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FOMC on Deck, but What Can Resuscitate a Moribund U.S. Dollar?

FOMC on Deck, but What Can Resuscitate a Moribund U.S. Dollar?

Talking Points:

- The U.S. Dollar down-trend continues: DXY moved down to fresh one-year lows last week, and sellers have continued to offer prices-lower as we approach tomorrow’s FOMC rate decision.

- FOMC is unlikely to bring much by way of new information given that the bank hiked rates a month ago, but the U.S. data prints on the calendar for this week could certainly drive the Greenback.

- If you’re looking for trade ideas, please check out our Trading Guides. And if you’re looking for shorter-term trade ideas, please check out our IG Client Sentiment.

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Tomorrow brings the July FOMC rate decision, and there is no press conference after the statement is released at 2PM ET. Given that the Fed just posed a rate hike, and also taken with the fact that the bank has appeared rather reticent to roll out any ‘new’ information at a non-press conference meeting, and traders will likely want to go into tomorrow with rather low expectations.

The one point of contention is whether the Fed discusses the timing of balance sheet reduction; but this may be something that we have to wait to hear more about in September. The next rate decision from the Fed after tomorrow’s meeting is almost two months away, set to take place on September 19-20, and this could make for a more opportune time to roll out details on strategy around the balance sheet while also getting a couple months of data behind the most recent rate hike to see how the U.S. economy has responded. But perhaps more pertinent to near-term price action in the U.S. Dollar are the data releases following tomorrow’s FOMC meeting. On Thursday morning, we get US Durable Goods and Trade Balance numbers for the month of June, and on Friday we get 2nd quarter GDP numbers out of the United States.

High-Impact U.S. Data on-Deck, post-FOMC

Taken from the DailyFX Economic Calendar; prepared by James Stanley

As we walk into this outlay of data points, the U.S. Dollar remains extremely weak, and this is likely due to soft US data throughout much of 2017. After the rip-roaring run in the post-Election backdrop, hopes ran high for the ‘reflation trade’ to lead-in to robust growth in the U.S. economy. That simply hasn’t happened, and data in the United States has been unable to keep pace with those elevated expectations. Meanwhile, growth in Europe has begun to show with a greater degree of consistency, and this has led markets to start pricing-in actual interest rate hikes from the ECB before the end of next year. This flow into the Euro has been an additional negative for the U.S. Dollar; and if we’re going to see a reversal in this trend, it’s likely going to need to start with stronger data prints relative to expectations.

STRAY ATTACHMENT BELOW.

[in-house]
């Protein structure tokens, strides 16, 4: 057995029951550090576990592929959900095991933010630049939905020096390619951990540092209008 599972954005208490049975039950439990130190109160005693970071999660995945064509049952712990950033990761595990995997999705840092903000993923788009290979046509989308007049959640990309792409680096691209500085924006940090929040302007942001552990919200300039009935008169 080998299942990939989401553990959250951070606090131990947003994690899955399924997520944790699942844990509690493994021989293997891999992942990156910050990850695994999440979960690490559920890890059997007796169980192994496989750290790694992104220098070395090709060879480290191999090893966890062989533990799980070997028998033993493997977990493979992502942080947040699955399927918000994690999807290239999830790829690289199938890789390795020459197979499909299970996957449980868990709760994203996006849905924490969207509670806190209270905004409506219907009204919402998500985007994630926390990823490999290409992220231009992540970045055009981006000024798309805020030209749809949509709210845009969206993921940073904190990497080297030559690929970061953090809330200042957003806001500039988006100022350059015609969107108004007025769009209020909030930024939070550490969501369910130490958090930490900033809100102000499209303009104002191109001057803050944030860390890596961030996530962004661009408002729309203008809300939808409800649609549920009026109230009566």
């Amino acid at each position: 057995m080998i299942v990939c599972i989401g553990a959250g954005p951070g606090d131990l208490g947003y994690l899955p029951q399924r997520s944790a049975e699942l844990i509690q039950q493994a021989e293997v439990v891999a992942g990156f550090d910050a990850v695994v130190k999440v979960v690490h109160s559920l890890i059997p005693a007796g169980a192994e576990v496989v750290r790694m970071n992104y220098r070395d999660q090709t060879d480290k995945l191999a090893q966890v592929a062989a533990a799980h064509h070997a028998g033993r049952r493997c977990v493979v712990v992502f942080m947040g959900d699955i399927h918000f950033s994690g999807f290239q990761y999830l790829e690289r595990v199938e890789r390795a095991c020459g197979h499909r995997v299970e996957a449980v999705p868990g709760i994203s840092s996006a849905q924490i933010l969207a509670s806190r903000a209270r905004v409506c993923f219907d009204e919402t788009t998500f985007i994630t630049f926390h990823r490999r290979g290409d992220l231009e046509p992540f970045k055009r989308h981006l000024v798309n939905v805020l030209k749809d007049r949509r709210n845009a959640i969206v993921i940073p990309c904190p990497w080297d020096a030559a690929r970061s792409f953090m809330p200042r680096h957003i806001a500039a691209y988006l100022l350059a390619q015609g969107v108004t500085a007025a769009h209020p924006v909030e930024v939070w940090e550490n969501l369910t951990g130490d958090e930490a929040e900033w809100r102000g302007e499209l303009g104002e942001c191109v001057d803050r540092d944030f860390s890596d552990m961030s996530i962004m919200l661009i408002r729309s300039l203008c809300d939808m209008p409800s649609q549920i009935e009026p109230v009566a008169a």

USD via ‘DXY’: Reversal of Fortunes, from Bullish post-Election (aqua) to Bearish 2017 (red)

Chart prepared by James Stanley

As we discussed yesterday, the U.S. Dollar has moved into oversold status by a number of different metrics. Yesterday, we looked at how RSI has begun to diverge on the four-hour chart of DXY, and as of right now, RSI on the Daily chart reads 22.87, well below the ‘30’ level that generally denotes oversold conditions. This is the lowest RSI reading on DXY since September of 2012, and that instance had helped to set a low in price that has not been broken since.

DXY - Last RSI Reading at This Level: September 2012, DXY Sets support at 78.60

Chart prepared by James Stanley

The important note here is that RSI, or any other oscillator is not necessarily a timing indicator as much as it’s a gauge that can help you stay out of trades that are chasing already stretched markets. As in, with such a bearish run in the Dollar taking place throughout the year, we’re looking at heavy short-side sentiment. And if supply and demand are the ultimate purveyors of price, we will likely need some additional negative factors to bring even more sellers into the market to further push price-lower. But even then, the move may be mitigated as the market is already so heavily-short. This is what can lead to the dangerous scenario of a ‘short squeeze’: If we get any slight bullish indications, whether that comes from stronger GDP printing above expectations or from hawkish Fed-speak creating changes in rate expectations, this can light a fire of USD-strength as a heavily short market begins to get squeezed by rising prices. And given that demand is so lackluster at the moment, there is a lot of room for prices to run-higher.

The big question is where that initial ‘spark’ may emanate from. As we discussed above, the best estimation would likely be a trend of data coming-in above expectations, but trying to time such an event can be tantamount to a ‘spray and pray’ strategy. For traders taking a ‘bigger picture’ look at markets, price action levels can help to see when bulls are starting to take control of the situation, as breaks above near-term resistance can highlight those instances when buyers are starting overtake sellers. On the four-hour chart below, we’re looking at three near-term resistance zones that traders can watch for such an instance. For those looking at a conservative approach, let the deeper level, or ‘R3’ first get taken out before looking to implement bullish USD-strategies; while those looking to move-forward with a big more aggression on this theme can follow the tighter level or ‘R1’ for such an observation.

DXY Four-Hour with Resistance Zones Applied

Chart prepared by James Stanley

--- Written by James Stanley, Strategist for

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DailyFX provides forex news and technical analysis on the trends that influence the global currency markets.